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The McDonaldization Of The Internet

Or, Respect The Website's Author-ih-tah!

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A new report from Hitwise highlights a trend that matches what’s going on in the brick-and-mortar world: The mainstreaming of everything. It also shows that Internet users value what they perceive as authority websites, and that perception is a collective one—or if you prefer, a brand on the collective psyche.

Respect The Website's Author-ih-tah!

We know that Google’s authority is well respected, and that Google views Wikipedia as an authority source, even when universities and other scholastic enterprises don’t. Searchers are evidencing that they trust Google more than they trust Professor Plum, considering Wikipedia gets over half of its traffic from the dominant search engine.

Hitwise UK’s VP of Research, Heather Hopkins wondered where users went after Wikipedia. (She wonders this, it would seem, in about 1.5 year cycles; the last time was October, 2006.) Outside of those parenthetical whispers, it looks like a bit has changed in two years.

What hasn’t changed: Google sends Wikipedia over half of its traffic, but this is down three percent from two years ago, and surfers continue on to authority sites afterward, either by returning to Google or by floating on to computers-and-internet-focused sites, entertainment authority sites, or to social networks.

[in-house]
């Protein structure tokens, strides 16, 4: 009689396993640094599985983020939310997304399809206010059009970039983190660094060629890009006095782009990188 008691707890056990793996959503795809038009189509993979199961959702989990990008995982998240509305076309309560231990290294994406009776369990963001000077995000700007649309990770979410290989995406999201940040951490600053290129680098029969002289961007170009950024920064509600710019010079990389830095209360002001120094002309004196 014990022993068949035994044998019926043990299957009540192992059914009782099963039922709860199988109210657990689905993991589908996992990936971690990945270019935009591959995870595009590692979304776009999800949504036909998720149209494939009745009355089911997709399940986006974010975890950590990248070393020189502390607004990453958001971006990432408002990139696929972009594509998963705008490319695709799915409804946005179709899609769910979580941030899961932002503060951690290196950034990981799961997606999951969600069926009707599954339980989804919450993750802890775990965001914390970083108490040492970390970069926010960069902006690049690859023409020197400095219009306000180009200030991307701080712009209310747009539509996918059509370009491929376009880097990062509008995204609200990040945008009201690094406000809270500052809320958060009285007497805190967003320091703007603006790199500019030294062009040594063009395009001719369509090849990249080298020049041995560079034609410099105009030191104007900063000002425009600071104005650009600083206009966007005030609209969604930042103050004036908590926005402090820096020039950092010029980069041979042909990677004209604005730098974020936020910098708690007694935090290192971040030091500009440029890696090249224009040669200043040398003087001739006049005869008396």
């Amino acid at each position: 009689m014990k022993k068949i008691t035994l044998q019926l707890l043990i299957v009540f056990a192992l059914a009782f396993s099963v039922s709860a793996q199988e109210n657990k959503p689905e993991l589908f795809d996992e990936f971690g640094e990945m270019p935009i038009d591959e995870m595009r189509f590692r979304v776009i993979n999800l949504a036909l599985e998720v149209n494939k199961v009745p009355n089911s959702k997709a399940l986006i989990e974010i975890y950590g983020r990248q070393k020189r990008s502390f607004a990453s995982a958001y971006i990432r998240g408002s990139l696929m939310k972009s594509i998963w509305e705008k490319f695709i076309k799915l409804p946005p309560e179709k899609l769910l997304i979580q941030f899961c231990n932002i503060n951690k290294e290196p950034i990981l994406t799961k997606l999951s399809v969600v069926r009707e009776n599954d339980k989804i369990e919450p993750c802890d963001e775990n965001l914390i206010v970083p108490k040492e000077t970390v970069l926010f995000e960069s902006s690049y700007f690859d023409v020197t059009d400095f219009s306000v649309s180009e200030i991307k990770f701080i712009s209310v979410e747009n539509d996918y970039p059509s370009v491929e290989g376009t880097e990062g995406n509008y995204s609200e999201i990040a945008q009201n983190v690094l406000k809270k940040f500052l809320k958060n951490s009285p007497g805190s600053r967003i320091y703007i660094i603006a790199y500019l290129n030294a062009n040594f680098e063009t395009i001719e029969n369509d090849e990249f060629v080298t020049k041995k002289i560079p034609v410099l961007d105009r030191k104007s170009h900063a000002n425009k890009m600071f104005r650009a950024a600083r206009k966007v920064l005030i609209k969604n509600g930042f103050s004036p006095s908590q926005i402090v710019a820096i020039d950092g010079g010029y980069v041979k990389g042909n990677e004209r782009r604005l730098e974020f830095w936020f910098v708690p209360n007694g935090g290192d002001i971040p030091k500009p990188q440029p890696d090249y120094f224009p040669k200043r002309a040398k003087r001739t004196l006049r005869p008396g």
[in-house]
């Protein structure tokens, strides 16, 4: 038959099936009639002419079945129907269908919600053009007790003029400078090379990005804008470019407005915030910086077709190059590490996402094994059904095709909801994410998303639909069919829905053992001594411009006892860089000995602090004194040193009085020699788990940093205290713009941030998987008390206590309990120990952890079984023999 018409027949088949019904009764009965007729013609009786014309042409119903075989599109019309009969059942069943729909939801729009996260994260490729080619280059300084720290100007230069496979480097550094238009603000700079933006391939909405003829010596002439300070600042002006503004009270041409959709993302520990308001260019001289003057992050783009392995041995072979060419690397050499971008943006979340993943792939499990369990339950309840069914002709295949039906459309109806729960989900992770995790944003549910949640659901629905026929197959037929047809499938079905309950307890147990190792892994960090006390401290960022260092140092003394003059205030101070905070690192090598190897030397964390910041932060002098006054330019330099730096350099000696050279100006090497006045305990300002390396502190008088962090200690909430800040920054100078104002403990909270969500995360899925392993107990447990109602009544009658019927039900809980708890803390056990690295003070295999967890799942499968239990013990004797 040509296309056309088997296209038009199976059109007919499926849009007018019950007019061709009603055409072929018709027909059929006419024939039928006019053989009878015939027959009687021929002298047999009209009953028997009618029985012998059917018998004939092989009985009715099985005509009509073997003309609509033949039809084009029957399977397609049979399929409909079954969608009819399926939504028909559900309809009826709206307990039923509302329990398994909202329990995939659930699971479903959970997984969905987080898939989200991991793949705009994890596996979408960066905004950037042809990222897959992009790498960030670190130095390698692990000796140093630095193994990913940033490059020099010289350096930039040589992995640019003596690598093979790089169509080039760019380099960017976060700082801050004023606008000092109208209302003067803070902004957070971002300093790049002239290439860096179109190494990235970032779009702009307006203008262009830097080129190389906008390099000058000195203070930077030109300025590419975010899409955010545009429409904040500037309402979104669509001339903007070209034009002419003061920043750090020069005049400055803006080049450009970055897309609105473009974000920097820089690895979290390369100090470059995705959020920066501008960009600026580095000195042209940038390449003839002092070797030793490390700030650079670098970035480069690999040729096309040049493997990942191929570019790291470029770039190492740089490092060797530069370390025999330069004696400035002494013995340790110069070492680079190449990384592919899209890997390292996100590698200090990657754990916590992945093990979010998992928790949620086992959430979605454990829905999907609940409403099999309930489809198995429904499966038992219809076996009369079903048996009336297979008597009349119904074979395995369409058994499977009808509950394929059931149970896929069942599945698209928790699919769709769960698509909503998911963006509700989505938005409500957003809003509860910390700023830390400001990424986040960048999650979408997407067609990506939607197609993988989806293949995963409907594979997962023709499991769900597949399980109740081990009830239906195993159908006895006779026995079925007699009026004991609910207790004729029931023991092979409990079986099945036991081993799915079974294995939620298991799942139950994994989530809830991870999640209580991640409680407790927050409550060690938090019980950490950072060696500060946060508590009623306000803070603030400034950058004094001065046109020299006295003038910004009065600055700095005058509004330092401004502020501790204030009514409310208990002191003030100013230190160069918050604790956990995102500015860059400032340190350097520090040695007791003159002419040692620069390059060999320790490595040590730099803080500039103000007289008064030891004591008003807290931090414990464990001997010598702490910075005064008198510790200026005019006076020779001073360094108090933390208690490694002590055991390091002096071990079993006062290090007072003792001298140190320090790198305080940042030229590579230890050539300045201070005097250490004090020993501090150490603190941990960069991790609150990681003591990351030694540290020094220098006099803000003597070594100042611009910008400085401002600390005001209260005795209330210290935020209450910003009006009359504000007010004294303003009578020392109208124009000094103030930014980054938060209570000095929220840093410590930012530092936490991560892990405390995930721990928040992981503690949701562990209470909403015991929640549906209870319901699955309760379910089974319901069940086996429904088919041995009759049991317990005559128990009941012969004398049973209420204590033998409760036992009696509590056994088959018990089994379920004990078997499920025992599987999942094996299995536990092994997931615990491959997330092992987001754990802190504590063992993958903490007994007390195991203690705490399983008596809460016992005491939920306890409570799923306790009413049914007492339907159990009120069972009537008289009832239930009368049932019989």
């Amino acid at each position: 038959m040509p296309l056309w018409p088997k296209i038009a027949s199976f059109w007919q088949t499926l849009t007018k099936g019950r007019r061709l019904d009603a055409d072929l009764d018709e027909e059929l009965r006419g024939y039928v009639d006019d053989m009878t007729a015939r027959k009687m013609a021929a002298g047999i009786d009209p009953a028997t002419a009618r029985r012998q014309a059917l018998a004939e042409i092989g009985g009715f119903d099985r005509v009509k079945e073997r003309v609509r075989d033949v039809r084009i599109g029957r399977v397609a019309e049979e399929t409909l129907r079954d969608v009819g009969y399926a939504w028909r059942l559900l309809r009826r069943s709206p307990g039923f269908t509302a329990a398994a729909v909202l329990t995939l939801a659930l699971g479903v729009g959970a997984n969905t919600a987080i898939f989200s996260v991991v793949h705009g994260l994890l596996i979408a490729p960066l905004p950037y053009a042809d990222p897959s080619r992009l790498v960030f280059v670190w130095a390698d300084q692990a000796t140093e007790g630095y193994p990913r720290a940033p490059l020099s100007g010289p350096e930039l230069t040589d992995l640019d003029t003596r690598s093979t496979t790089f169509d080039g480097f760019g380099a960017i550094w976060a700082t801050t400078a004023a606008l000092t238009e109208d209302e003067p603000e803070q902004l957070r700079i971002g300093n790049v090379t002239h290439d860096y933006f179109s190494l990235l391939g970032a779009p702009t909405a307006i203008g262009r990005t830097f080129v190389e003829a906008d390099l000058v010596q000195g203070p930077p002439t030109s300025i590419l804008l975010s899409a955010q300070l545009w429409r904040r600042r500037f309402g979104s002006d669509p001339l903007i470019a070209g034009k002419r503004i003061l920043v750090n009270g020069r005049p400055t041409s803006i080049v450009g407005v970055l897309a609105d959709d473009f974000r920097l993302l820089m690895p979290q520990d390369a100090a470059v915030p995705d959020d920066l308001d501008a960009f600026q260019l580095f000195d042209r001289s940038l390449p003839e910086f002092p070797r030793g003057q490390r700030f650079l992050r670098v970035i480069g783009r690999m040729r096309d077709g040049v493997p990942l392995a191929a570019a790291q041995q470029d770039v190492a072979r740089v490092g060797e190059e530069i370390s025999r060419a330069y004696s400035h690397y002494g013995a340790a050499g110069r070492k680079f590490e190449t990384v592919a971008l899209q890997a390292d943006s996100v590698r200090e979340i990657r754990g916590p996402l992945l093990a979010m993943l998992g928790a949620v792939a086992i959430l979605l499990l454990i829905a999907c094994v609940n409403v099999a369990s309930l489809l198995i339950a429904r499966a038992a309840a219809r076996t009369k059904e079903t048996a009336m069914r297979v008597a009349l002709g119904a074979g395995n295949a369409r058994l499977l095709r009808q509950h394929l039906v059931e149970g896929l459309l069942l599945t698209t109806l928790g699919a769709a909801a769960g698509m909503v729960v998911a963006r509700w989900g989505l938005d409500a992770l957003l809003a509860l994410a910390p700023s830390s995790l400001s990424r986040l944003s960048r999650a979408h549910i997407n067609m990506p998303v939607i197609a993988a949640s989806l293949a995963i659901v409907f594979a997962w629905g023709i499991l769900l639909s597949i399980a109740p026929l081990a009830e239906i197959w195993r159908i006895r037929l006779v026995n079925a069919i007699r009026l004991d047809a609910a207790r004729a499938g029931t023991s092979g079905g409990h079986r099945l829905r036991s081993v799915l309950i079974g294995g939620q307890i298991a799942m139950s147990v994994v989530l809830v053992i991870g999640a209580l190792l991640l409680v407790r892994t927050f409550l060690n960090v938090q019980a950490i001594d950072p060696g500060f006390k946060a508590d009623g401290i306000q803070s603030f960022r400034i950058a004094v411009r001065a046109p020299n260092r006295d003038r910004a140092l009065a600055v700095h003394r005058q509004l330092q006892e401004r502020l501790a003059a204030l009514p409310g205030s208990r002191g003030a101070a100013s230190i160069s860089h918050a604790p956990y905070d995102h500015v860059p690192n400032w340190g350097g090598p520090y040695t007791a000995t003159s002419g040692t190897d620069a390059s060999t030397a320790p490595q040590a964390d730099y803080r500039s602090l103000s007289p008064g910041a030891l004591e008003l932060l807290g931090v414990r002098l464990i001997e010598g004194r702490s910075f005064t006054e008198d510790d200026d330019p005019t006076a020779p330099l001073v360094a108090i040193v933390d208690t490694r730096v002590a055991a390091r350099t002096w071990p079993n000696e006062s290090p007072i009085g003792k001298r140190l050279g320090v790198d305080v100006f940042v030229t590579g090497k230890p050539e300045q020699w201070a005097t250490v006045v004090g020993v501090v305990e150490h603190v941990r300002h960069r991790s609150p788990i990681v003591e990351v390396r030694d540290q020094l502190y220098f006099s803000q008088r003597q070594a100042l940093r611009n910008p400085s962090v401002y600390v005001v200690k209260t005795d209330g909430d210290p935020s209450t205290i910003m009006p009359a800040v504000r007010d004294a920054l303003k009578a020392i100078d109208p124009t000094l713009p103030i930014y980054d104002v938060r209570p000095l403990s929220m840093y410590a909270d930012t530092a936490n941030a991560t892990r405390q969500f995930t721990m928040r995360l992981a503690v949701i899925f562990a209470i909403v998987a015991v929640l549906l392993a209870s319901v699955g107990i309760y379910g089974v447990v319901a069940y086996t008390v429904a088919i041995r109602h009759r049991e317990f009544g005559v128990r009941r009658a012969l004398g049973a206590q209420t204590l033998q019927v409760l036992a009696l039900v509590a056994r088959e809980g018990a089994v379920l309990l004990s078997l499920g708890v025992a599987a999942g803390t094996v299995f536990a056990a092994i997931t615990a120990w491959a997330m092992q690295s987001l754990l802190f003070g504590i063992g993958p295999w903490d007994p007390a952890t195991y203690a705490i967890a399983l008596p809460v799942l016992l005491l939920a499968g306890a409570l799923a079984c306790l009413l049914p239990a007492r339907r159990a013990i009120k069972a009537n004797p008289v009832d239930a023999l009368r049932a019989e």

In fact, by category, where users go after Wikipedia appears unchanged, except that they go to computers-and-internet-focused sites with a bit more frequency. Though the peek at user behavior in 2006 focused on UK users, and this current one focuses on US users, their downstream visits are similar. After Wikipedia, they go to Google, IMDB, Google Images, MySpace, and Amazon.

However, here’s one big difference in 2008: YouTube. YouTube is the fourth most visited site after Wikipedia these days.

Another big difference: The types of sites visited after Wikipedia in 2006 were much more varied. In 2008, like the choices you have of where to eat and which stores to shop at after you eat, where Internet users go after Wikipedia is much more streamlined, a list reading like a who’s-who of corporate homogeneity.

Yes, it’s infecting us on the Internet, too.

Nearly 10 percent of Wikipedians return to Google. Over 3 percent travel over to MySpace. Just under 2.5 percent carry on to the Internet Movie Database, and 2.4 percent go to YouTube. After that it’s Yahoo, Yahoo Mail, Yahoo Search, Google Image Search, Windows Live Mail, and Amazon.

That’s your top ten, like driving down the road in any fine American town to see Wal-Mart, Target, McDonalds, Pizza Hut, and KFC.

Oh, and don’t forget Applebee’s and Outback, if you have a little more time and money to burn.

It gets a little more varied after the top ten, but the big boys are still clumped together like a bunch of Sumo-recruited offensive linemen: EBay, Facebook, Ask.com, Wiktionary, MSN, Dictionary.com, Gmail, Yahoo Image Search, GameFAQs, Wikimedia Commons.

Welcome to the McDonaldization of the Internet. Just goes to show you how important a good brand and great authority are out there. It also means the smaller, more locally flavored establishments will have to work harder to get noticed.

 

The McDonaldization Of The Internet
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